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"Inside this book is as clear a statement of the power of this music as anyone, ever, has come up with." - Dave Marsh
"An illuminating and impressively detailed examination of a frequently overlooked moment in the nexus of rock music and political liberation. I learned a great deal and enjoyed doing so." -Eric Alterman
Erik Kirschbaum, a native of New York City and long-time Springsteen fan, has lived in Germany for more than twenty-five years and in Berlin since 1993. He is a correspondent for the Reuters international news agency and has written about entertainment, politics, sports, economics, as well as disasters and climate change in nearly thirty countries. He is a devoted father of four, an enthusiastic cyclist, a solar power entrepreneur and an unabashed crusader for renewable energy. Rocking the Wall is his third book.
Berlinica offers English-language books from Berlin, German; fiction, non-fiction, travel guides, history, Jewish life, art and photography, as well as books about nightlife, cookbooks, and maps. It also offers documentaries and feature films on DVD, as well as music CDs. Berlinica caters to history buffs, Americans of German heritage, travelers, and artists and young people who love the cutting-edge city in the heart of Europe.
Berlinica's current titles are "A Tramp in Berlin. New Mark Twain Stories," by Mark Twain and Andreas Austilat, "Berlin! Berlin! Dispatches From the Weimar Republic," by Kurt Tucholsky, "Jews in Berlin," by Andreas Nachama, Julius H. Schoeps, and Hermann Simon, "Wings of Desire-Angels of Berlin," by Lothar Heinke, "The Berlin Wall Today," by Michael Cramer, "Wallflower, a Novel," by Holly-Jane Rahlens, "Berlin For Free," by Monica Maertens; "Berlin in the Cold War," by Thomas Flemming, "The Berlin Cookbook," by Rose Marie Donhauser, the music CD "Berlin-mon amour," by chanteuse Adrienne Haan, and two documentaries, "The Red Orchestra," by Stefan Roloff and "The Path to Nuclear Fission," by New York filmmaker Rosemarie Reed.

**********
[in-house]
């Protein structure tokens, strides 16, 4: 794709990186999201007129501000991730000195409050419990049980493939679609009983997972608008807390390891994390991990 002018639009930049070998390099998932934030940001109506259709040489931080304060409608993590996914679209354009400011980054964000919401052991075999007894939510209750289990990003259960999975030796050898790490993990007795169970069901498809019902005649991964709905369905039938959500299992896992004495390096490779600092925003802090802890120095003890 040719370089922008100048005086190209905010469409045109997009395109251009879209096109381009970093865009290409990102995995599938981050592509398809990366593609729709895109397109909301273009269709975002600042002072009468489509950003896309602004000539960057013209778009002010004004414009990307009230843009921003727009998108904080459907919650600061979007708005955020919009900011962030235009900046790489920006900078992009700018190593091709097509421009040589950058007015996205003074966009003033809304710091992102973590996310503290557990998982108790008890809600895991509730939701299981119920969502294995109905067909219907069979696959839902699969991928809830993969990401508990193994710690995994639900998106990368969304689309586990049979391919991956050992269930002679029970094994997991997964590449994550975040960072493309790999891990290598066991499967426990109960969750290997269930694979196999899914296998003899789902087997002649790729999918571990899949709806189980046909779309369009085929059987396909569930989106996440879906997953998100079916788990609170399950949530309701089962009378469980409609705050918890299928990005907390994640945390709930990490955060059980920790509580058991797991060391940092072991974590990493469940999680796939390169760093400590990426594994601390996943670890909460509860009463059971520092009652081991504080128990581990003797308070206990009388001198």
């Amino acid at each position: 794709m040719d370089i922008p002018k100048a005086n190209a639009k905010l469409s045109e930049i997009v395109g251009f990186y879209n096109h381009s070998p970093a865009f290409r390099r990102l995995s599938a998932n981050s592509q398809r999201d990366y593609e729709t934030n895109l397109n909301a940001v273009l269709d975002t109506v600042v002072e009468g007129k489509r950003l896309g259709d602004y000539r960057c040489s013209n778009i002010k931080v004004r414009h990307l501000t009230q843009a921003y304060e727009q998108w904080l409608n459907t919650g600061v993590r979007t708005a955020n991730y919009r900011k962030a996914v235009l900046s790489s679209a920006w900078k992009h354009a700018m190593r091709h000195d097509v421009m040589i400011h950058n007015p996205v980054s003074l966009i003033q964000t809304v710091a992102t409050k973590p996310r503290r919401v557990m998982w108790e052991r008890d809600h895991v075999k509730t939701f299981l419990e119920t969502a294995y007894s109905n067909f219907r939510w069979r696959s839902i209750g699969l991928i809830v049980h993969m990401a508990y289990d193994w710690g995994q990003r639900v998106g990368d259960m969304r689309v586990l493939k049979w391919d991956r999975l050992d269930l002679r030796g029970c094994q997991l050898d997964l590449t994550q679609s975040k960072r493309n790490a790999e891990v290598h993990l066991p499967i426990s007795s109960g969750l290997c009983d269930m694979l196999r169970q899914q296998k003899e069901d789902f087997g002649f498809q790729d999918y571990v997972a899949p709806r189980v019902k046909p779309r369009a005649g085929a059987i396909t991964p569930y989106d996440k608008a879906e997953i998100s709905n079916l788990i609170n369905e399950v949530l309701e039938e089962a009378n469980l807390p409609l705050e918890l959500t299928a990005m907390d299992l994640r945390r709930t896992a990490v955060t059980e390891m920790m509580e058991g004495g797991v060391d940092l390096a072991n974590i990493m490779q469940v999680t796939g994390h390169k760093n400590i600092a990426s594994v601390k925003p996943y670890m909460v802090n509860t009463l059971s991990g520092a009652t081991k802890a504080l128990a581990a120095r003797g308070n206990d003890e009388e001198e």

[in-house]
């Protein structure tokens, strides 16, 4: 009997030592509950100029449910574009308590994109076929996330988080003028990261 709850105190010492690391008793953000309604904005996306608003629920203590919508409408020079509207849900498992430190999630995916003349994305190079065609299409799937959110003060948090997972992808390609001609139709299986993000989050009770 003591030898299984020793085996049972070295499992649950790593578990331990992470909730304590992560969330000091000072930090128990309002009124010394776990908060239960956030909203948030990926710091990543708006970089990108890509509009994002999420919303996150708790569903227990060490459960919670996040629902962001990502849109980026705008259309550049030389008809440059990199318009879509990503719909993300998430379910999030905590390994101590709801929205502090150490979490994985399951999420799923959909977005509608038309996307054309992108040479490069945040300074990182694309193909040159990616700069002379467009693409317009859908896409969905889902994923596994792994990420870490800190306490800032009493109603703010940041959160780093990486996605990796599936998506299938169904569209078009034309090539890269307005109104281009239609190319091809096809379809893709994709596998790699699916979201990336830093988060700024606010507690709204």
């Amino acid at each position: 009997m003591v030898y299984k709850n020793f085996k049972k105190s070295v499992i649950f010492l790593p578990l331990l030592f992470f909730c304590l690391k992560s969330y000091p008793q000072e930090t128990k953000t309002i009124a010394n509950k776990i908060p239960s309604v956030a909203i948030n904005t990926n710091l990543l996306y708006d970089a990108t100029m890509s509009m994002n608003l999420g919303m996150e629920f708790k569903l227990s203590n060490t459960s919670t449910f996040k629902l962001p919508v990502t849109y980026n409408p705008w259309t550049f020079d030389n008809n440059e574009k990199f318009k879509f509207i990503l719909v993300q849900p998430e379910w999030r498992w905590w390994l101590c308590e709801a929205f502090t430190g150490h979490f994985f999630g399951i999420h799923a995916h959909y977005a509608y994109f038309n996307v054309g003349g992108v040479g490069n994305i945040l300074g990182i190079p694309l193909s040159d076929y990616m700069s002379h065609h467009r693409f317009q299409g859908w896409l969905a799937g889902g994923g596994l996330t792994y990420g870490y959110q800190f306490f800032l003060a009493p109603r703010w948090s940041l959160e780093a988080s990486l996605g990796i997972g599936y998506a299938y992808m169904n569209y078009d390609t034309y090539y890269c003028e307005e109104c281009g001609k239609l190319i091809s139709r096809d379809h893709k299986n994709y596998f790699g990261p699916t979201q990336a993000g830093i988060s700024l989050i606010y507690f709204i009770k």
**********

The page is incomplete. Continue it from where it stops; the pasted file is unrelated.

Posted August 30, 2013
Rocking the Wall: Bruce Springsteen: The Berlin Concert that Changed the World by Eric Kirschbaum is a non-fiction book about a 1988 Springsteen concert in East Berlin, Germany. Mr. Kirschbaum got the idea for the book in a taxi coming back from a 2002 Springsteen concert in Berlin, when the cab driver told him about the incredible night which changed the country.
This is a short book and a fast read. It is especially poignant for those of us who actually remember a place called East Berlin.
I call New Jersey my home state, it’s understandable that Bruce Springsteen is a mega star there, heck, I knew people who went to school with him. What’s amazing is that this local boy became a huge mega star not only in the country, but for a while was the biggest rock star on the planet.
The first few chapters give an overall, and quick, history of East Berlin and the oppression the people felt. The chapters set up the significance of Springsteen being allowed to play behind the Iron Curtain. While several people seem to take credit for this spectacular event, it seemed that they were all working parallel and the stars of society and history were simply aligned for this to take place.
At the same time that Springsteen’s promoters requested permission to play in East Berlin, the Free German Youth group came up with the same idea. Springsteen, a liberal singer who did not support the current American President (Reagan), was seen as a way to appease German youths into believing that change is around the corner (in a socialist, communist, repressive way). The concert was sold to the communist authorities as a fund raiser to Nicaragua. That connection almost ruined the concert and gave Springsteen the opportunity to say a short, but powerful anti-wall speech during his performance.